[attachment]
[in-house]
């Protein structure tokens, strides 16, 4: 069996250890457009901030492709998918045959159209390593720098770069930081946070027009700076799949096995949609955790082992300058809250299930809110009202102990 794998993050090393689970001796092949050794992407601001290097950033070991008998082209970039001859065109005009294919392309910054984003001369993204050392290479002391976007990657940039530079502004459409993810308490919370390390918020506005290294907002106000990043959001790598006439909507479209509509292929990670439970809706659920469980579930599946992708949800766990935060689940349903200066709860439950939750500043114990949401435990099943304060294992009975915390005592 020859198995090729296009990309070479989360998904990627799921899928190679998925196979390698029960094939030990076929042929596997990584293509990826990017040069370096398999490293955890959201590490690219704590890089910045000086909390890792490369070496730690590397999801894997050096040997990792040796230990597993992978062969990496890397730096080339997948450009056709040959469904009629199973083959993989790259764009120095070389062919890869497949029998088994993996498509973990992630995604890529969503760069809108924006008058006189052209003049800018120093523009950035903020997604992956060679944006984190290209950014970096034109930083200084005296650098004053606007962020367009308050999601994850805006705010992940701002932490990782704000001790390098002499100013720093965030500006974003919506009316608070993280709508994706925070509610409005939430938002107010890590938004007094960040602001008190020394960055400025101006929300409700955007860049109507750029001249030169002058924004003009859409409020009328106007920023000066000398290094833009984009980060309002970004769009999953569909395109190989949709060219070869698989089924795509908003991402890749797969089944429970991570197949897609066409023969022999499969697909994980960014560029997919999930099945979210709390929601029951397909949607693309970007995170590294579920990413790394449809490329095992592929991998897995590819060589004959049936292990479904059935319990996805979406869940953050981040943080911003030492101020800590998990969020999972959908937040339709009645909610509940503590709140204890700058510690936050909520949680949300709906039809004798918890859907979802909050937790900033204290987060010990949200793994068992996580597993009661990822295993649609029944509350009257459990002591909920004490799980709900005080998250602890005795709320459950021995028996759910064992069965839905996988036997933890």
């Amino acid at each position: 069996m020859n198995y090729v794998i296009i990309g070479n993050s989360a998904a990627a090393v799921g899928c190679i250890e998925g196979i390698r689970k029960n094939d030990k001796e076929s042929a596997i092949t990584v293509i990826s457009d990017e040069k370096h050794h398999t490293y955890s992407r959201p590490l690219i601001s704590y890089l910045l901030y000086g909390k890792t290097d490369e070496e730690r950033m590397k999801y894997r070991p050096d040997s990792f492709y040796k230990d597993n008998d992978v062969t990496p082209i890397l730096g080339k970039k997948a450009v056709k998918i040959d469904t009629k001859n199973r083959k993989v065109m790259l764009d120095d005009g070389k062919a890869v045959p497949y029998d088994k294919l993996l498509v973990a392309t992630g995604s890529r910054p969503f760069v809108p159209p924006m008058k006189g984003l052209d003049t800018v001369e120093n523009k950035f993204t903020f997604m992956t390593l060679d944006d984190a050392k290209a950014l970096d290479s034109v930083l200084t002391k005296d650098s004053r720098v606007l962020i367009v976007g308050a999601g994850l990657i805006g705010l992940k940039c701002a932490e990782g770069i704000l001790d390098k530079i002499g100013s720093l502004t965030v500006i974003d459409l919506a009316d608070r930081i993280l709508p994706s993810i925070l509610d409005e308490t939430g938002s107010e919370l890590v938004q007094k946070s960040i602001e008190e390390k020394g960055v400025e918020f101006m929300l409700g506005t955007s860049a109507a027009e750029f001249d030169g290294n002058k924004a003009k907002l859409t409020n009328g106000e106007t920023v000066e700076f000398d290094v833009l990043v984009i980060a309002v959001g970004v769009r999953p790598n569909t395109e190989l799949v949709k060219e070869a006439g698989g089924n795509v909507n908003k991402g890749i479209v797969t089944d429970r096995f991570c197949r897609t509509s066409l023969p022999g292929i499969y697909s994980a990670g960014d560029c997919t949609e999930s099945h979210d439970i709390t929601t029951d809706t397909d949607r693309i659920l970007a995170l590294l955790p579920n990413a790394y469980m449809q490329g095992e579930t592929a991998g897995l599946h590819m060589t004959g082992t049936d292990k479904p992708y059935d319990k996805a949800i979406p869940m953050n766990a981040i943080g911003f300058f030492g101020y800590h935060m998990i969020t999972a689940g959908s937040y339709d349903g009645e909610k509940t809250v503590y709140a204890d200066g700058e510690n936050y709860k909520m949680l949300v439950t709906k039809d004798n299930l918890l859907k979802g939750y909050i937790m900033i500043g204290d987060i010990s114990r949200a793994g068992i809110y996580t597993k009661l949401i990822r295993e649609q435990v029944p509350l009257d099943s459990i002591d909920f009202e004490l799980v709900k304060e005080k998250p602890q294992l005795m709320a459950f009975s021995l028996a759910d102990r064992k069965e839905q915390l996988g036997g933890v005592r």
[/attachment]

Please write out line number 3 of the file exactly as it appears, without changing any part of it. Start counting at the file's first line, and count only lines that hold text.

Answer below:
């Amino acid at each position: 069996m020859n198995y090729v794998i296009i990309g070479n993050s989360a998904a990627a090393v799921g899928c190679i250890e998925g196979i390698r689970k029960n094939d030990k001796e076929s042929a596997i092949t990584v293509i990826s457009d990017e040069k370096h050794h398999t490293y955890s992407r959201p590490l690219i601001s704590y890089l910045l901030y000086g909390k890792t290097d490369e070496e730690r950033m590397k999801y894997r070991p050096d040997s990792f492709y040796k230990d597993n008998d992978v062969t990496p082209i890397l730096g080339k970039k997948a450009v056709k998918i040959d469904t009629k001859n199973r083959k993989v065109m790259l764009d120095d005009g070389k062919a890869v045959p497949y029998d088994k294919l993996l498509v973990a392309t992630g995604s890529r910054p969503f760069v809108p159209p924006m008058k006189g984003l052209d003049t800018v001369e120093n523009k950035f993204t903020f997604m992956t390593l060679d944006d984190a050392k290209a950014l970096d290479s034109v930083l200084t002391k005296d650098s004053r720098v606007l962020i367009v976007g308050a999601g994850l990657i805006g705010l992940k940039c701002a932490e990782g770069i704000l001790d390098k530079i002499g100013s720093l502004t965030v500006i974003d459409l919506a009316d608070r930081i993280l709508p994706s993810i925070l509610d409005e308490t939430g938002s107010e919370l890590v938004q007094k946070s960040i602001e008190e390390k020394g960055v400025e918020f101006m929300l409700g506005t955007s860049a109507a027009e750029f001249d030169g290294n002058k924004a003009k907002l859409t409020n009328g106000e106007t920023v000066e700076f000398d290094v833009l990043v984009i980060a309002v959001g970004v769009r999953p790598n569909t395109e190989l799949v949709k060219e070869a006439g698989g089924n795509v909507n908003k991402g890749i479209v797969t089944d429970r096995f991570c197949r897609t509509s066409l023969p022999g292929i499969y697909s994980a990670g960014d560029c997919t949609e999930s099945h979210d439970i709390t929601t029951d809706t397909d949607r693309i659920l970007a995170l590294l955790p579920n990413a790394y469980m449809q490329g095992e579930t592929a991998g897995l599946h590819m060589t004959g082992t049936d292990k479904p992708y059935d319990k996805a949800i979406p869940m953050n766990a981040i943080g911003f300058f030492g101020y800590h935060m998990i969020t999972a689940g959908s937040y339709d349903g009645e909610k509940t809250v503590y709140a204890d200066g700058e510690n936050y709860k909520m949680l949300v439950t709906k039809d004798n299930l918890l859907k979802g939750y909050i937790m900033i500043g204290d987060i010990s114990r949200a793994g068992i809110y996580t597993k009661l949401i990822r295993e649609q435990v029944p509350l009257d099943s459990i002591d909920f009202e004490l799980v709900k304060e005080k998250p602890q294992l005795m709320a459950f009975s021995l028996a759910d102990r064992k069965e839905q915390l996988g036997g933890v005592r």